# Making Money in Second Life – Part Two (Do the Math)

This continues my weeklong exploration of making money renting apartments in Second Life. You can find me inworld as Uriel Wheeler and feel free to stop by my rental office in Avalon Estates).

Step Two: Do the math. I priced land as best as I was able. It’s a complicated… no, land prices in Second Life are bloody bewildering. Two side-by-side parcels might be offered for hugely different prices. I still don’t “get” it – so as I got started, I rented from a few trusted landlords. It also means that I didn’t need to worry about figuring out tier or premium memberships, which keeps the math simple for me. It DOES add in a factor of uncertainty – because someone else could screw me over.

As a result of doing the math further, now that I know there’s demand for this, I have recently upgraded to a premium membership and bought some land. The tier costs come out to a bit less than I was paying in Estate rent. The key here is to convert everything to one unit. For example, Premium memberships (annually) cost US\$6 a month. Right now, that’s approximately L\$1500. But it also comes with a L\$300/week stipend – so the net cost is L\$300 a month. Now I can add that in to the rest of my calculations.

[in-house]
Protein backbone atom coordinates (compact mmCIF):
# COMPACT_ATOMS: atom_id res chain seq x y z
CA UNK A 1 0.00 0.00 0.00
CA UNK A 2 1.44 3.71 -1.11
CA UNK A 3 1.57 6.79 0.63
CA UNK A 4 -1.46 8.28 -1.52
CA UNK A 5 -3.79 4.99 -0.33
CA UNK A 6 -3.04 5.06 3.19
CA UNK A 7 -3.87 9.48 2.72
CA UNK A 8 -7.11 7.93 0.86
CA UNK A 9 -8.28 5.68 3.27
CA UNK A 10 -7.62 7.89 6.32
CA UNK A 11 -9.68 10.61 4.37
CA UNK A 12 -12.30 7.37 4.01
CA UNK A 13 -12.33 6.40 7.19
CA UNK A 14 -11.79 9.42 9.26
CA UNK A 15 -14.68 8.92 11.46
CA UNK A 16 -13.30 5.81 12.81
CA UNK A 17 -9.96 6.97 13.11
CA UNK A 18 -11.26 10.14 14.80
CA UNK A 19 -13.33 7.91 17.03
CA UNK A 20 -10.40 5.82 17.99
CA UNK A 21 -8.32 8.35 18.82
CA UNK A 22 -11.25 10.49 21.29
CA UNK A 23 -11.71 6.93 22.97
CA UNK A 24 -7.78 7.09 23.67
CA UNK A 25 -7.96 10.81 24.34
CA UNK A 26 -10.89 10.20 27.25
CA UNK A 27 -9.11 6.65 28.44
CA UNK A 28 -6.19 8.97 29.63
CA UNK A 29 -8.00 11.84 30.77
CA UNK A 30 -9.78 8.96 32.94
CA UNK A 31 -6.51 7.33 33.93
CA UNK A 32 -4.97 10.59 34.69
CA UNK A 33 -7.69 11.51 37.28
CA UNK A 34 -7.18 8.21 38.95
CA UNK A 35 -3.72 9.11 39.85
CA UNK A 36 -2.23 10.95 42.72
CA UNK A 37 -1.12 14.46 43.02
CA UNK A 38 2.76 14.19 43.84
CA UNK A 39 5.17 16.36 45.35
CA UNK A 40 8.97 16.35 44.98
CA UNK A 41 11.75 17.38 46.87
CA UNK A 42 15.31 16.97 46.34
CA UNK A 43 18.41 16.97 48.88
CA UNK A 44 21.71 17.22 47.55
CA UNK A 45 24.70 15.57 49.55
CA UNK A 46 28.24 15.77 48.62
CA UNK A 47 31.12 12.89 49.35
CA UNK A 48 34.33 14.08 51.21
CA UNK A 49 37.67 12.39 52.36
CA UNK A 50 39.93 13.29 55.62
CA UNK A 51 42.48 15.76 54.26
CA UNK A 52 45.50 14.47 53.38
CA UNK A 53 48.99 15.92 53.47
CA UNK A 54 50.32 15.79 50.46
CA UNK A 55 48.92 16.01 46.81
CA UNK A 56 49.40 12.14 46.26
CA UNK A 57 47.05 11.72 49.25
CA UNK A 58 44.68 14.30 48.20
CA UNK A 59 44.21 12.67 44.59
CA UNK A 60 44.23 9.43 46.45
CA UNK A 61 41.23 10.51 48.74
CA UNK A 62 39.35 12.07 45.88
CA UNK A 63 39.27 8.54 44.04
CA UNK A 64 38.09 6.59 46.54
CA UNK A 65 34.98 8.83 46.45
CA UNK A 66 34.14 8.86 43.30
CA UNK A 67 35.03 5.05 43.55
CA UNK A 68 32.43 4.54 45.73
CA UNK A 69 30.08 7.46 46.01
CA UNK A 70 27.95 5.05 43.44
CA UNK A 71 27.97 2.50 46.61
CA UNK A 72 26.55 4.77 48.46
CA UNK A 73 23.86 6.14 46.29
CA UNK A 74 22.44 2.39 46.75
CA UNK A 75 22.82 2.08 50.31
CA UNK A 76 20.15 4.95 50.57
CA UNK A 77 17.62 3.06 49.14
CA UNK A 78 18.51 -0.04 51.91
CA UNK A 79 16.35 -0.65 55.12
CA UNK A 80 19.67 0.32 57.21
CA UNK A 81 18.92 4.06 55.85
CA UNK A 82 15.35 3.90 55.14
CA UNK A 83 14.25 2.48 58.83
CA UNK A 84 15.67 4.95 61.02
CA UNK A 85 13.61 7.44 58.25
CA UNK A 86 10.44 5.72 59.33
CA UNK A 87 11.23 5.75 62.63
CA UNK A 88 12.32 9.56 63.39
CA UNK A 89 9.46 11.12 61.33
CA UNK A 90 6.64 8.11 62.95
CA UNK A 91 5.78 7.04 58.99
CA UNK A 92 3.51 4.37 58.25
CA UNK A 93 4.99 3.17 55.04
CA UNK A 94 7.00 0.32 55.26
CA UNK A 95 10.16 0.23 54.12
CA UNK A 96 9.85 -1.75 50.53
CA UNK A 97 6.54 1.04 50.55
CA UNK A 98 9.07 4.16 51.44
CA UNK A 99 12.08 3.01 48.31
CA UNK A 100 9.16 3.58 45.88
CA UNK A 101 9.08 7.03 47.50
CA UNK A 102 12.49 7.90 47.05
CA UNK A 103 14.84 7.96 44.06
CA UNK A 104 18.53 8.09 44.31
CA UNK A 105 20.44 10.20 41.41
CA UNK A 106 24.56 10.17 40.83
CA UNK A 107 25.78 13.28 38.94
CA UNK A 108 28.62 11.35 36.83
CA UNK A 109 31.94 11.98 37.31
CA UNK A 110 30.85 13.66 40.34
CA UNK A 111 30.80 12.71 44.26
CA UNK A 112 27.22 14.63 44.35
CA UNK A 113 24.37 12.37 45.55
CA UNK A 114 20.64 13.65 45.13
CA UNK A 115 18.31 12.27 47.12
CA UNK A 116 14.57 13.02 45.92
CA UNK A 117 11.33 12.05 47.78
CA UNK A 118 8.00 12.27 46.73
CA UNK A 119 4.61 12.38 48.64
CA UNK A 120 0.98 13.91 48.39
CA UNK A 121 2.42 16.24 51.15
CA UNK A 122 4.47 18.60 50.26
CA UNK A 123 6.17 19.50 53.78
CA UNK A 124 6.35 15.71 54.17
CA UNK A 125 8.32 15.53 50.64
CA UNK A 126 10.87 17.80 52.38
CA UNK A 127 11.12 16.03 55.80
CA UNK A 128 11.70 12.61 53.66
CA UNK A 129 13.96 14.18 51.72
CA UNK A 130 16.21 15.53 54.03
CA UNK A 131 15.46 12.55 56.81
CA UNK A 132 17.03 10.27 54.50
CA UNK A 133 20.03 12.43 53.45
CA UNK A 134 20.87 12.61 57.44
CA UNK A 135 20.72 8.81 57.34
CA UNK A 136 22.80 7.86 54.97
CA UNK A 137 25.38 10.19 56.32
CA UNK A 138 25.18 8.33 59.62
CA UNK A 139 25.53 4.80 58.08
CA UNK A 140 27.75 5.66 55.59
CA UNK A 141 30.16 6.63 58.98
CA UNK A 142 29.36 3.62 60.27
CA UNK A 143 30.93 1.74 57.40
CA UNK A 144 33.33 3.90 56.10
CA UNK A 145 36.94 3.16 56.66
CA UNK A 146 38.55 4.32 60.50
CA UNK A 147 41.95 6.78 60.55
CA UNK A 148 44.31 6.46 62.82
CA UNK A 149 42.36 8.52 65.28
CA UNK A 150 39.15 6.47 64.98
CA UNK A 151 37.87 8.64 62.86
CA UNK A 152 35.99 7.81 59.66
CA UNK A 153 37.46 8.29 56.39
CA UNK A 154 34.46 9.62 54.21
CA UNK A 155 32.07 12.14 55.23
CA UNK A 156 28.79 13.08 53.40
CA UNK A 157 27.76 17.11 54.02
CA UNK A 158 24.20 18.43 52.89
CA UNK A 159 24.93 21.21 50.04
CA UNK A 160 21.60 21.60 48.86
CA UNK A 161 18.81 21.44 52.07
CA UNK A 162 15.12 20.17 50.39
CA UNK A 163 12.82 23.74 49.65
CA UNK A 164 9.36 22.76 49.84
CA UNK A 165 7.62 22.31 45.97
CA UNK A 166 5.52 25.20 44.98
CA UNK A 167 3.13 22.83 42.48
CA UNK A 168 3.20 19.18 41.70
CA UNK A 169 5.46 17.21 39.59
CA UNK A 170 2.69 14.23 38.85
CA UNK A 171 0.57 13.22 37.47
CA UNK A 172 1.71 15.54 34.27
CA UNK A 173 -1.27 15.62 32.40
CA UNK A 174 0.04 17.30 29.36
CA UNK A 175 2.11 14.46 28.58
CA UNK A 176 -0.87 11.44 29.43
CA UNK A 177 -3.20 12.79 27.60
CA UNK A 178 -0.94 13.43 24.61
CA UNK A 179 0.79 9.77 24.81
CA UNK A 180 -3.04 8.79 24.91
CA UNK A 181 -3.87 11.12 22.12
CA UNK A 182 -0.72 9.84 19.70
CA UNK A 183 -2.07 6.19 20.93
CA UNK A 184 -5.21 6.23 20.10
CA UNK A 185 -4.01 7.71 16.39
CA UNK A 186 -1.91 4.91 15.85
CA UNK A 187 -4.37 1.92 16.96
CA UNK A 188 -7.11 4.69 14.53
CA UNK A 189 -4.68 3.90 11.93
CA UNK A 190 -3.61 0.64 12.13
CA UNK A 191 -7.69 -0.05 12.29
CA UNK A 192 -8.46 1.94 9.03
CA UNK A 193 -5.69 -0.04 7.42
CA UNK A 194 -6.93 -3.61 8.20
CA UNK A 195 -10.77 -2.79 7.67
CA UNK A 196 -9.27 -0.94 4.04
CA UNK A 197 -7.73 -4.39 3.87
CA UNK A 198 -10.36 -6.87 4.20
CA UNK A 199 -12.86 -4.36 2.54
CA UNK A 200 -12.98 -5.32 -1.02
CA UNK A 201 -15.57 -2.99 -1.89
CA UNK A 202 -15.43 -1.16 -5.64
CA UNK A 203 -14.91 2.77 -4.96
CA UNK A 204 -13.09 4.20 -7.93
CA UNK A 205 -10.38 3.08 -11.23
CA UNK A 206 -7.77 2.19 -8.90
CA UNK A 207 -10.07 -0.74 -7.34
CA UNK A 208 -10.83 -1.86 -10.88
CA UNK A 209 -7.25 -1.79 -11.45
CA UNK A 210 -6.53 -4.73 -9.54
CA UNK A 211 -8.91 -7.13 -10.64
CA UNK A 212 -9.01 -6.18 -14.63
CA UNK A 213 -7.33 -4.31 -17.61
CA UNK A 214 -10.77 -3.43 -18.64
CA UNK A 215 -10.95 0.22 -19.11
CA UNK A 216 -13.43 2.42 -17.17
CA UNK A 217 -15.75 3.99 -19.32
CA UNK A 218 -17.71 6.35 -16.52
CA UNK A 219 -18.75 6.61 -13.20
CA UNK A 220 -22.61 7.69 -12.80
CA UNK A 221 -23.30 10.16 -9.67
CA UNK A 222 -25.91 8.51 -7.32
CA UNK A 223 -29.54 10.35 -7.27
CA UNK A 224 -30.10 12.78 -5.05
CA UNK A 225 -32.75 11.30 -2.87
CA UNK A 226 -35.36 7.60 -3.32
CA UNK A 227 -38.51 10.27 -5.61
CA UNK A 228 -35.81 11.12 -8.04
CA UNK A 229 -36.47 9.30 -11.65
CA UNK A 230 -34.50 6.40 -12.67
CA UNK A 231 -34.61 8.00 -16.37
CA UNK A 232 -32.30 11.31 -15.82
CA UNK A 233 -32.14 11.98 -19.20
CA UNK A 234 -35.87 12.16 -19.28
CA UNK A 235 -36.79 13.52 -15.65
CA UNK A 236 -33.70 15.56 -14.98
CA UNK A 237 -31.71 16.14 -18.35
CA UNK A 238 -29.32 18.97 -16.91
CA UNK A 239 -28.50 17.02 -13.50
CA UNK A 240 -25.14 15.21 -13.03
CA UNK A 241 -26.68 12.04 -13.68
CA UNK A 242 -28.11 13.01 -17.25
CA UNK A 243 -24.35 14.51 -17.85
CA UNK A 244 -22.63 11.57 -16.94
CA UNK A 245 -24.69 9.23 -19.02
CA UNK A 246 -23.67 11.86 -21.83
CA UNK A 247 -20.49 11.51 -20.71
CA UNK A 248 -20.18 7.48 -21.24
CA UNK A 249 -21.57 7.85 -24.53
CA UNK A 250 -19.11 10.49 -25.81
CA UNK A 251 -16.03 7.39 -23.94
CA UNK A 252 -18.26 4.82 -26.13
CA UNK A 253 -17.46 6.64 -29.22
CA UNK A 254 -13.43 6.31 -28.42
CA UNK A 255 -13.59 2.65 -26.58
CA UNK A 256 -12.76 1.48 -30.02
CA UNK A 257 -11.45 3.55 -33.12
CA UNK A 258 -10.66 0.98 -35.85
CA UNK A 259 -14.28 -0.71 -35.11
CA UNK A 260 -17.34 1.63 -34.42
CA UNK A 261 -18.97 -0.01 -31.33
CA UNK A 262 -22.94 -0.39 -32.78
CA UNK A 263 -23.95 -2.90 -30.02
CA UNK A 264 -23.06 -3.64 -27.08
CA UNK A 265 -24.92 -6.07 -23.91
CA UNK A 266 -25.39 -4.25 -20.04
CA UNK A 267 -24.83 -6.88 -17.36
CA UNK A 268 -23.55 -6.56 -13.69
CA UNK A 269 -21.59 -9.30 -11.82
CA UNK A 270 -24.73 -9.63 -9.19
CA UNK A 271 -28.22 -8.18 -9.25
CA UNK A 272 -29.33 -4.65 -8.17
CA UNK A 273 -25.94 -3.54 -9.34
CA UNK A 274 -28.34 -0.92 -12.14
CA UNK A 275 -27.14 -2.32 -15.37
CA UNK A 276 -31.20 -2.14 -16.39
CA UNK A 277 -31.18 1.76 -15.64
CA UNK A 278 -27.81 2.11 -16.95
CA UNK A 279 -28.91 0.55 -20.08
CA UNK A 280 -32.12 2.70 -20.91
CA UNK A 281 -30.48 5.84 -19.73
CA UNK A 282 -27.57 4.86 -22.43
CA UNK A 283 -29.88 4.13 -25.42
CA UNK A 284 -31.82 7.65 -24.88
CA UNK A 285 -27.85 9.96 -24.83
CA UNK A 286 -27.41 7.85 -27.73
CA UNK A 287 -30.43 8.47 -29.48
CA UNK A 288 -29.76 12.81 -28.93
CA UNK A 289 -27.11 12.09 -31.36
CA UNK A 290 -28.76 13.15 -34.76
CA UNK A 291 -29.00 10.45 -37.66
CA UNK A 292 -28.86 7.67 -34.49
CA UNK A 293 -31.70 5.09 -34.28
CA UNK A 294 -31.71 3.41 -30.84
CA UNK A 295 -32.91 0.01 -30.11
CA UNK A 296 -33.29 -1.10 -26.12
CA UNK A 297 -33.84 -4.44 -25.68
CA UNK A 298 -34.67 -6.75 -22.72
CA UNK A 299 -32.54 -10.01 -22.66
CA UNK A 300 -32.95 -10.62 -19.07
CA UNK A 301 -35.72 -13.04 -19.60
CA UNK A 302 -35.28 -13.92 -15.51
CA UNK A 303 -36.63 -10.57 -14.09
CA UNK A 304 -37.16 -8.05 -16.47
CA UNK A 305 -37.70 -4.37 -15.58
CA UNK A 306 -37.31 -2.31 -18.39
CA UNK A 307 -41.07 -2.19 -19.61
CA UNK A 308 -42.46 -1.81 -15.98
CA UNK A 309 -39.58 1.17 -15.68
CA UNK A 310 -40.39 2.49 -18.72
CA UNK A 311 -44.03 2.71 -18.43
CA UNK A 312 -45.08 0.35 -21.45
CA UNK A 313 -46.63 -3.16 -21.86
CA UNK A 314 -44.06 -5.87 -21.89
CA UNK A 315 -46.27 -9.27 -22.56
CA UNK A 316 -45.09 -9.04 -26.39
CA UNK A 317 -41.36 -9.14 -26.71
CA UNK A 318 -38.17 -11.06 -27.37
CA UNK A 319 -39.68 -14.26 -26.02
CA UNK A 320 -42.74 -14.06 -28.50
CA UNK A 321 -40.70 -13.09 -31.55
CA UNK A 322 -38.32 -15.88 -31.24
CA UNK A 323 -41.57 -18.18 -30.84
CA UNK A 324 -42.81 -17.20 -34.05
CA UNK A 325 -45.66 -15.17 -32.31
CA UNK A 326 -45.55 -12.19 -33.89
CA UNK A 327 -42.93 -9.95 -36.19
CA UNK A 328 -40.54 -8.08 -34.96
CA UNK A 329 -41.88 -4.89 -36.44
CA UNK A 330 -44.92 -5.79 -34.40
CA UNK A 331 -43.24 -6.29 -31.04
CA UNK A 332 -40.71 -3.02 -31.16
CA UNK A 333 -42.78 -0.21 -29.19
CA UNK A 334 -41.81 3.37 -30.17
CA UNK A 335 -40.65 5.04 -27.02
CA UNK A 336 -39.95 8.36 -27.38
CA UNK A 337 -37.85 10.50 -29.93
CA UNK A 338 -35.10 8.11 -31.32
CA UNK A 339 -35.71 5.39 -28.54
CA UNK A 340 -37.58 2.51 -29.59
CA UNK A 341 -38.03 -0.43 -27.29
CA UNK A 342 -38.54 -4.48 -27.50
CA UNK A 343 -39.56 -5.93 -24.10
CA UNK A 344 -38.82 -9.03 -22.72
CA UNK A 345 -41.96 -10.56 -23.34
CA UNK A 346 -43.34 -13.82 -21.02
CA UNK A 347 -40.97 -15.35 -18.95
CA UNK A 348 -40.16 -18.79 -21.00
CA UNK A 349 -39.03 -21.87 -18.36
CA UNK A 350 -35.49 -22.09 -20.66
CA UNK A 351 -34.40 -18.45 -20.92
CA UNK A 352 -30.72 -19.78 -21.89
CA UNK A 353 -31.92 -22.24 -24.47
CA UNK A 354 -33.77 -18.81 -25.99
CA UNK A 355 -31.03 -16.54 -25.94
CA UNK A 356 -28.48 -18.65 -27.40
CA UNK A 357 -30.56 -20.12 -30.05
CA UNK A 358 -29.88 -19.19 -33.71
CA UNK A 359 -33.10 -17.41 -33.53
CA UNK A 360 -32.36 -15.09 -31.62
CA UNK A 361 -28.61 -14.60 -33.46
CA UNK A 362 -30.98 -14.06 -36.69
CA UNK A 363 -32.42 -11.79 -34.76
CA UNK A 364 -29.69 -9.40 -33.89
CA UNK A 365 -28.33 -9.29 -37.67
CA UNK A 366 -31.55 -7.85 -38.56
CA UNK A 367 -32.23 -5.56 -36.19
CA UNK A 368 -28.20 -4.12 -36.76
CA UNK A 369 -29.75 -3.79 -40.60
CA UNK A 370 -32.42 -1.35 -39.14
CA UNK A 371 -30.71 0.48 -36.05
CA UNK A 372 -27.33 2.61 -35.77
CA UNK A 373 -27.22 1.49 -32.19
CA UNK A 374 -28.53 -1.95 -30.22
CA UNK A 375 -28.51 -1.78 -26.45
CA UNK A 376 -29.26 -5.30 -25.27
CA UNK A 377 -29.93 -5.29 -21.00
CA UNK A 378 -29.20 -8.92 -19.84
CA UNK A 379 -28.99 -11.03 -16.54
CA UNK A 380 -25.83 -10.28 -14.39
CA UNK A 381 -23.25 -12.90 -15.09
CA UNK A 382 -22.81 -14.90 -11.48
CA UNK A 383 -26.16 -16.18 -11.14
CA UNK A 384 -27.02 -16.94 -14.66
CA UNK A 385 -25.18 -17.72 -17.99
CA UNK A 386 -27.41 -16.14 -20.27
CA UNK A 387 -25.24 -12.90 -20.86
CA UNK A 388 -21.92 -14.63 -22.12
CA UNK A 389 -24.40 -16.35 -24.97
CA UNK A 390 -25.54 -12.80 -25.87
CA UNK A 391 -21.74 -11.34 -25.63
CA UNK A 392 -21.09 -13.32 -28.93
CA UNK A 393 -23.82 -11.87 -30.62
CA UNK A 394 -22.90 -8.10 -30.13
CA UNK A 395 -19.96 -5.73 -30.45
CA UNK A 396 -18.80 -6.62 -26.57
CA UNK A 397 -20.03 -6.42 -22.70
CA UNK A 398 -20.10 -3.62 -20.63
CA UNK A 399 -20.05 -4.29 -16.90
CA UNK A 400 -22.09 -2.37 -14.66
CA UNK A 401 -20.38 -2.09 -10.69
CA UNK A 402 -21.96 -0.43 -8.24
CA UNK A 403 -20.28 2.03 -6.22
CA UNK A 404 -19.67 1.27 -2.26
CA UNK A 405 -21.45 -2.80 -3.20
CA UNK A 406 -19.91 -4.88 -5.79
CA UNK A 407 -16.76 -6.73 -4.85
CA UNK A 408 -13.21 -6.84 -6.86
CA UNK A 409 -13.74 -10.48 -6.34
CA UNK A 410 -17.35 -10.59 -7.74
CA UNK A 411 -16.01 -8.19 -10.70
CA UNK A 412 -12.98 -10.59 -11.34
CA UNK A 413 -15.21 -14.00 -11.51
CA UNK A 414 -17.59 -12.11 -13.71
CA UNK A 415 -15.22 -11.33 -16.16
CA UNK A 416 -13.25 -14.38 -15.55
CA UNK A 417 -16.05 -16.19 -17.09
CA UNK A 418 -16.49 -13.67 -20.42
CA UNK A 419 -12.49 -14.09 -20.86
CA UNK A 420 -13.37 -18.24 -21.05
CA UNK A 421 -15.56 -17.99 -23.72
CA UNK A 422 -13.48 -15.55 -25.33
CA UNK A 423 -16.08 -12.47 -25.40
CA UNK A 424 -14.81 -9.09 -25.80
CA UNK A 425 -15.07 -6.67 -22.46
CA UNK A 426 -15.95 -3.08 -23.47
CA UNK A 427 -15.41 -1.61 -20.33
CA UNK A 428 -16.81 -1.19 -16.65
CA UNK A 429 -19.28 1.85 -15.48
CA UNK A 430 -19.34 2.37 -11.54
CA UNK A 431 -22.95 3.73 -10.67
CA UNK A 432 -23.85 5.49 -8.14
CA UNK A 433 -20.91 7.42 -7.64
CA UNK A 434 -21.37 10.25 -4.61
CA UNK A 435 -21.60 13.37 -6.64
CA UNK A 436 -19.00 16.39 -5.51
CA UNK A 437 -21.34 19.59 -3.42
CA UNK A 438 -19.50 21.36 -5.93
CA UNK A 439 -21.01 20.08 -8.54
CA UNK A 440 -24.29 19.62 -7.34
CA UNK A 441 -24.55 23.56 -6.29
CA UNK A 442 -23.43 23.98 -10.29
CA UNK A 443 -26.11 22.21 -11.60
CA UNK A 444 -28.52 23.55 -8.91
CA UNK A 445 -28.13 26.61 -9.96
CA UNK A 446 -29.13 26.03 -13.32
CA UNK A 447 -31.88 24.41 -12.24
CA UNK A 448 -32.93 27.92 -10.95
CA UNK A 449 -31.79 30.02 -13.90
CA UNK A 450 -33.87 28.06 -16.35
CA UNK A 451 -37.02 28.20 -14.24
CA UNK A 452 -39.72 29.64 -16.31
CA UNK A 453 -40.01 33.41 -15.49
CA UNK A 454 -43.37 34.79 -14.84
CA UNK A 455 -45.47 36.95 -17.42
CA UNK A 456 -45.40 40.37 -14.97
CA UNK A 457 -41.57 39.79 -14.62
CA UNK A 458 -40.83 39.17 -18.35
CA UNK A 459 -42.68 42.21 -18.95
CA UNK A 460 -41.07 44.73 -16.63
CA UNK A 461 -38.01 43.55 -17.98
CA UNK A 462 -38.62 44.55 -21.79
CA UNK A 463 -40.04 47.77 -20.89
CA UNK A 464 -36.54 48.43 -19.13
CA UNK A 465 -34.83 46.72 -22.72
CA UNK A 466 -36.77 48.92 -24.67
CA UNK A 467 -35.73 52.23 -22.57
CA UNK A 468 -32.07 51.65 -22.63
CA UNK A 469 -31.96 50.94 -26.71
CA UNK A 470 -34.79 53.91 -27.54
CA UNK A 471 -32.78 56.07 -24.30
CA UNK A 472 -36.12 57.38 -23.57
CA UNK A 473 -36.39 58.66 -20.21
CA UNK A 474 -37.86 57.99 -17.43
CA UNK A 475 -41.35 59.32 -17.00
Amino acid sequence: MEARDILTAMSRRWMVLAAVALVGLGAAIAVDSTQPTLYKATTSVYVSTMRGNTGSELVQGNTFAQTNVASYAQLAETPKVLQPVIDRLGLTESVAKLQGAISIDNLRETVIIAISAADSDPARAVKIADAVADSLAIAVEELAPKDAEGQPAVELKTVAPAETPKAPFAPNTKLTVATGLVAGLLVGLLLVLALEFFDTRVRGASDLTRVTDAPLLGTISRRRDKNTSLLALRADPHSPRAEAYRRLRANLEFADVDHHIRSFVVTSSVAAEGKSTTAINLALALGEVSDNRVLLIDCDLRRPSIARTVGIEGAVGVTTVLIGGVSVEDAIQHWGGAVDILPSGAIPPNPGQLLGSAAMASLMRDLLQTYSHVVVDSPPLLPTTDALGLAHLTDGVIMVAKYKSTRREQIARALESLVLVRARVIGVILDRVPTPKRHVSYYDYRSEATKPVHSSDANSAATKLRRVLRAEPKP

The plots I’ve been using are 4096m^2 – that’s about 64m on a side. That size TENDS to come with about 900 prims.

So here’s where you figure out the math. I made a test build of the skybox (I originally started with a mod of the “Daisy” freebie home) with all the doors, windows, security, and rental box. I counted the prims, and added however many I wanted to give the tenant. Then multiplied to see how many I could fit on the plot. Took my monthly rent for the plot, added a margin, divided by the number of skyboxes, divided by four, and came up with a weekly rent.

So for example – let’s say you’re paying L\$8K a month for a plot like I described above. (This is a slightly high rent for commercial use of Estate land, but not by much.) You have a 10-prim skybox model that’s simple as dirt but has doors and security and a rental box. You could then put 9 of those on your plot, and give 90 prims per tenant. (You want to leave a little leeway for the rude idiot who goes overprim until you can fix ’em.) For the sake of convenience, you want to make L\$1K a month if all the boxes are full, so you take ((L\$9000 / 9) / 4). That leaves you with L\$250 a week per skybox.

Observant readers will have noticed that’s the rent I charge – but I have a lot smaller margin, larger and nicer skyboxes, and more prims for the tenant. There are rarely 1:1 comparisons among renting apartments and skyboxes, but spend a few hours looking at all the offerings and you’ll get a rough ballpark figure.

One thing I forgot – especially as I started up, I did not have full tenancy all the time. Still don’t, because there is turnover. You will continue to sink money into your operation after the startup costs. Be prepared.